With “Jesus is Lord” as our rallying cry, we declare a definition of truth and a primary allegiance that become our weapons against the powers and principalities of this world. Jesus was political in this sense: Christ was the beginning of the in-breaking of God’s new realm. He inaugurated a new creation – and demonstrated how prayer, love and forgiveness might form a new way to peace that took no account of worldly politics. It went beyond them entirely![iii]
To claim Christ as Lord means that we have an ultimate allegiance that holds us in the face of all of the “would-be lords of this world – and delivers us from their power to dictate the terms of our existence.”[iv]
-- This kind of politics challenges ALL world leaders, but especially those who seek sweeping power over others whether as leaders of nations or self-declared prophets –
Christ the King, ruler of all creation, challenges them all.
-- Prevailing Wisdom of finding an easy answer, the right pill, a one-stop solution to the world’s problems –
Is challenged by a word of TRUTH that tells us how things really are with us so that we understand where we CAN find hope. Christ the King, who embodies truth, challenges the pat answers.
-- Self-indulgence of commercialism, hedonistic pleasure and escalating desire –
Is challenged by the ethics of serving others and finding joy in meeting human need - If Christ is king, who loved the poor and called them brothers and sisters.
-- In times of feasting with heavy laden tables surrounded by people who overeat a bit and pack refrigerators with leftovers –
This Cosmic Christ invites us to a different table where the poor are given seats of honor and we all share in simple gifts of bread and wine.
-- In our world where some lives are more highly valued than others - where skin pigmentation has more of a determining factor on survival than actions or words - so good guys serving their country are shot and killed by police when home for Thanksgiving if their skin is dark, while even bad guys actively shooting manage to live through arrest processes if their skin is light enough --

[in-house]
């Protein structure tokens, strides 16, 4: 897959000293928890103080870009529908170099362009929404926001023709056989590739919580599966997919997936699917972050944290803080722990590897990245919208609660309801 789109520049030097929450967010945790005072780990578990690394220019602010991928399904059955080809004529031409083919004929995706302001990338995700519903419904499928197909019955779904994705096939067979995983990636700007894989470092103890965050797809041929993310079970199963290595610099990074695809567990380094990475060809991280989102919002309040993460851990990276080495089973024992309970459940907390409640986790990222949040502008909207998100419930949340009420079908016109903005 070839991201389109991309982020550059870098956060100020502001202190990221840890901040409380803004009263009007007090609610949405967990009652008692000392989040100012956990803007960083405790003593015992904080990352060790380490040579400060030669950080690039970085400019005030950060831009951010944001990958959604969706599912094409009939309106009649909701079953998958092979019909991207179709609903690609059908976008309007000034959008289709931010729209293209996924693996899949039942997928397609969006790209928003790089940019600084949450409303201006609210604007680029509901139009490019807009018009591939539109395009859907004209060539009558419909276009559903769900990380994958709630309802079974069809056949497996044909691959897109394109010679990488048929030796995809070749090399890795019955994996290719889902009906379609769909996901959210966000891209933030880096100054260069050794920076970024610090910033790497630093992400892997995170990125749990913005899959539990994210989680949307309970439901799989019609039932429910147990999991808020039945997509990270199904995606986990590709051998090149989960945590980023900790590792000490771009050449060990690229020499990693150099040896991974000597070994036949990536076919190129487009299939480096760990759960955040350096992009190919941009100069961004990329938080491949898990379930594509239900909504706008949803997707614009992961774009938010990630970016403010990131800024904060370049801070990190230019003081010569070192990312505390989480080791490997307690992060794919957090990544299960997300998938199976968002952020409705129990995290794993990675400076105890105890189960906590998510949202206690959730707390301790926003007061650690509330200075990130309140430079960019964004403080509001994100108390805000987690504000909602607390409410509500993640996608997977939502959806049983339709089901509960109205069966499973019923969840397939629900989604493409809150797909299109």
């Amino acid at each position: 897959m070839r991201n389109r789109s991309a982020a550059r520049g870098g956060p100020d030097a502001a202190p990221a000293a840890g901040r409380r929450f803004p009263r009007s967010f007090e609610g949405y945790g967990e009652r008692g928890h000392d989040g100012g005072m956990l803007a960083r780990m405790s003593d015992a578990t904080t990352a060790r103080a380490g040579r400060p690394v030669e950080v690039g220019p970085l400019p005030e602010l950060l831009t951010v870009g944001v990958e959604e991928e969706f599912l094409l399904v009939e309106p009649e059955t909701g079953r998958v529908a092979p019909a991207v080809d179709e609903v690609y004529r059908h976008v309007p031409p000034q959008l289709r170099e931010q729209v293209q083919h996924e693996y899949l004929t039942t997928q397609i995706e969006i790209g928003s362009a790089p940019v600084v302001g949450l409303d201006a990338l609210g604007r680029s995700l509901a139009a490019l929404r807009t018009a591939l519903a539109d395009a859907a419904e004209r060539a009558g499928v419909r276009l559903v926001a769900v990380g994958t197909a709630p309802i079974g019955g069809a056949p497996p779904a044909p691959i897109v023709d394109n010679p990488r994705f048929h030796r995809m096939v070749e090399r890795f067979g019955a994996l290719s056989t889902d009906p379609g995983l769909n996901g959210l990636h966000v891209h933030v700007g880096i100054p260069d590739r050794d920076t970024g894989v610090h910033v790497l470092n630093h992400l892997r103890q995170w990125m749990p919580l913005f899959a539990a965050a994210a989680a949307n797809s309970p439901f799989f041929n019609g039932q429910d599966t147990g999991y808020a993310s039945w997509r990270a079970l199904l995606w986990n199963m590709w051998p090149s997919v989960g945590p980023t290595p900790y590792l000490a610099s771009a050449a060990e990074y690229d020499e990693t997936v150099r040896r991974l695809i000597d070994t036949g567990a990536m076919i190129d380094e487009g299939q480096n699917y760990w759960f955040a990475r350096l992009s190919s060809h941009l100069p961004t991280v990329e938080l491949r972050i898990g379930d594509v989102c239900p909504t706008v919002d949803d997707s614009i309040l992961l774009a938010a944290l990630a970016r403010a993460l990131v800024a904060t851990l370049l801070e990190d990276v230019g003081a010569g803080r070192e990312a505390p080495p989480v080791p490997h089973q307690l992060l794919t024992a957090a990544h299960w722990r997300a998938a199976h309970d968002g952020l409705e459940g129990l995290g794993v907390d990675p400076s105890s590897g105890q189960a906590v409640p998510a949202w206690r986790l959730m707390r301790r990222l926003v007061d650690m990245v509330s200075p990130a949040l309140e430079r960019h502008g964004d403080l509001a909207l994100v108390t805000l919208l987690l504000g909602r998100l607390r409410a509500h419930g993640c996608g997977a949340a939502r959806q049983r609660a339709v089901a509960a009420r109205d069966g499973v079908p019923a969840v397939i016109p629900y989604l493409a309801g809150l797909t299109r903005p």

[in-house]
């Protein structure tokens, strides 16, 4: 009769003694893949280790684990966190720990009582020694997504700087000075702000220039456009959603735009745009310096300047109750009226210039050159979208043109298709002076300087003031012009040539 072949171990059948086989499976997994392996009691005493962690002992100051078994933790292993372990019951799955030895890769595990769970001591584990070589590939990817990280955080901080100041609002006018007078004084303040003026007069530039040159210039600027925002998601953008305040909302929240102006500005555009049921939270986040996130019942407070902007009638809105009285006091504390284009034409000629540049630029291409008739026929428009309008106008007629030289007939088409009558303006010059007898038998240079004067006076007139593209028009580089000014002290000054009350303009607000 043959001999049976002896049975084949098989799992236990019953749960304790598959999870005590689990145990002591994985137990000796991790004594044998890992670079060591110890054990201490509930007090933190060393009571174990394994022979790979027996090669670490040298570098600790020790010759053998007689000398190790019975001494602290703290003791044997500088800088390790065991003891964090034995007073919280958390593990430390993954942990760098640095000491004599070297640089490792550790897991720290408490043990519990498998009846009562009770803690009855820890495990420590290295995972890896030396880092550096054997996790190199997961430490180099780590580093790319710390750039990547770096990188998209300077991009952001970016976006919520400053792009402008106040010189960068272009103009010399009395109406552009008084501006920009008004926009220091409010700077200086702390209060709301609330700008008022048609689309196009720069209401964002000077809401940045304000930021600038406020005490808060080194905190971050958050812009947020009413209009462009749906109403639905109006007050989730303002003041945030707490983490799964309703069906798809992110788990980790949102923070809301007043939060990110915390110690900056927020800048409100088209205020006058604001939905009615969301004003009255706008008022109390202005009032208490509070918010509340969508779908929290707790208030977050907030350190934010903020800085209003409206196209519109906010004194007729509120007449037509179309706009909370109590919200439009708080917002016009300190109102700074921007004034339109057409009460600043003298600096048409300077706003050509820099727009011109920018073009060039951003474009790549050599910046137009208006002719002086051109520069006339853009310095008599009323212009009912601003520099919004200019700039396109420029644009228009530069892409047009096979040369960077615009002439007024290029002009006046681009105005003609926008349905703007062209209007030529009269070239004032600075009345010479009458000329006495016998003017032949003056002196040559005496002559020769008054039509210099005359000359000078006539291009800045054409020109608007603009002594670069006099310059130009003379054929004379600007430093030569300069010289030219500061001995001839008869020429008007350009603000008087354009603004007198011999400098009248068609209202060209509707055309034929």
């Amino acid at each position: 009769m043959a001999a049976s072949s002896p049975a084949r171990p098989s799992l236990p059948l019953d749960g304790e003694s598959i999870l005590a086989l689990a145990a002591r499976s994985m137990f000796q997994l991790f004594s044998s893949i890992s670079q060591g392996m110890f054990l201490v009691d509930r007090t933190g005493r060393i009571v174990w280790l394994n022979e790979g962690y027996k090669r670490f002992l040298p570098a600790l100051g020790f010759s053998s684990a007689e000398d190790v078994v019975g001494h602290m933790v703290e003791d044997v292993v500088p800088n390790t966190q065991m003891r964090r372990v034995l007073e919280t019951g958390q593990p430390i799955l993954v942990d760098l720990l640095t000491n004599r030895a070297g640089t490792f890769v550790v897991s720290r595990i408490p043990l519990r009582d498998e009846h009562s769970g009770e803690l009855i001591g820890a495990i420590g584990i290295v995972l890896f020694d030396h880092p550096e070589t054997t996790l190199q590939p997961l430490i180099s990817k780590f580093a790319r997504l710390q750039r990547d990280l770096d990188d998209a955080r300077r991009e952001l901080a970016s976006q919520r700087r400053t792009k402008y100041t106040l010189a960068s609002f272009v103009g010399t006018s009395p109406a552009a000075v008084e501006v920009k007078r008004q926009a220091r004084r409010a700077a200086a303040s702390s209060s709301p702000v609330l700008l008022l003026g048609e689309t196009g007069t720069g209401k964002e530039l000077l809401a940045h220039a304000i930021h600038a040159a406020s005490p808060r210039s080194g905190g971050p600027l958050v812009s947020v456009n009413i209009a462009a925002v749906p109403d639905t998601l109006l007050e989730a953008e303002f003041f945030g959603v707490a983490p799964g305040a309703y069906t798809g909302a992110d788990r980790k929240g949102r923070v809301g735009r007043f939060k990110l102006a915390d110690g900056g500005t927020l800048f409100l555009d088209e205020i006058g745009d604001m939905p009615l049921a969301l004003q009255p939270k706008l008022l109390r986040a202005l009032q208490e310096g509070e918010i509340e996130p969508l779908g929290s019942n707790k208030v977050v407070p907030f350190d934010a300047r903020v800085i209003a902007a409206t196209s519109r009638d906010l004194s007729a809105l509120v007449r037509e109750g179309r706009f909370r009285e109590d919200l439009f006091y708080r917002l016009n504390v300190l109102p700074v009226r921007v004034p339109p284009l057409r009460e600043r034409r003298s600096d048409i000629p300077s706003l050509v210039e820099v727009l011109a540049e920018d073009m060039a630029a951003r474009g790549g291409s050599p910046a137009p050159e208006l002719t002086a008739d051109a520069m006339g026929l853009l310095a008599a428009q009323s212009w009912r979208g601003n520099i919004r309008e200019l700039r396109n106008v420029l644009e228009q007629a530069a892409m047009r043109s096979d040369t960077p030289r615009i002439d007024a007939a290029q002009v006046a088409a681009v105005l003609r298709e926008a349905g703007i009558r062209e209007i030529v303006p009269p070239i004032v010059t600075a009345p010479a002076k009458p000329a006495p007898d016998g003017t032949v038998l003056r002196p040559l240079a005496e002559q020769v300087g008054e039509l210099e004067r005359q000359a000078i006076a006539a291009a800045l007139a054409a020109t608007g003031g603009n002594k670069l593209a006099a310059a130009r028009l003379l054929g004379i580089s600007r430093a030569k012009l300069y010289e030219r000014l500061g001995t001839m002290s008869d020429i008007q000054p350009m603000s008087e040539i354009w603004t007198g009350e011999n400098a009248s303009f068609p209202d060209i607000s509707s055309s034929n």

This Jewish, brown man is the Lord of the earth. And he said that he came “as light into the world.”
Yes, the church, the community being-formed by the in-breaking realm of God, is a new polis – a God-centered community with new understandings of leadership and what it means to be a “body politic.”[v] The church is called to become “a colony from another realm, representing the rights of its sovereign Lord. So our politics are embodied in the life that we’re called to live out together as God’s people – as the church.”[vi] But even more than a new kind of body politic, the church is to become an embodiment of the nature of the Prince of Peace – an example of what God intends for all of humanity and, indeed, for all of creation.[vii] SO WE – embodying the values of our Lord, become a challenge to the policies of ruling bodies at every point that they do not align themselves with the politics of Christ the King! When we are living in Christ – or Christ is living in us – we just don’t fit well into any existing political categories or power structure. We challenge them. For the Christ whom we worship is the Alpha and Omega – the beginning and the end, the one who will rule at the end of the age and within each child of God. This is a political truth claim. This is political talk – cosmically political claims of a different allegiance than is culturally understood or politically correct. “Jesus is Lord” – that means that no one else is Lord. It means that Jesus rules over all the earth: all nations, all rulers, all people. And we are claiming his authority over all the earth until the day when EVERYONE will acknowledge it – when every knee will bow, and every tongue confess that Jesus is Lord!
Boom! Mic drop.
This means us. It doesn’t stay on a cosmic level – it gets right down to us. The power that raised Jesus from the dead, exalted Christ to reign over all nations, over all peoples, over all the earth – wants to work through us. The Cosmic Lord of all Creation seems to prefer to fight the battle for the hearts and souls of people through US.
And the battle does continue. There are still little powers, wanna-be dictators running around doing their level-best to squash the people that THEY don’t think matter. We live in a very unequal world and it is getting more unequal all the time. Some folks get served the best of everything with lots of personal attention. And other folks are kicked to the curb, drummed out of the line to even cast a vote for those in power. Money magazine recently reported on the growing disparity of wealth.
“The global economy created a record number of billionaires last year, exacerbating inequality amid a weakening of workers’ rights and a corporate push to maximize shareholder returns, charity organization Oxfam International said in a new report.
The world now has 2,043 billionaires, after a new one emerged every two days in the past year, the nonprofit organization said in a report published Monday. The group of mostly men saw its wealth surge by $762 billion, which is enough money to end extreme poverty seven times over, according to Oxfam.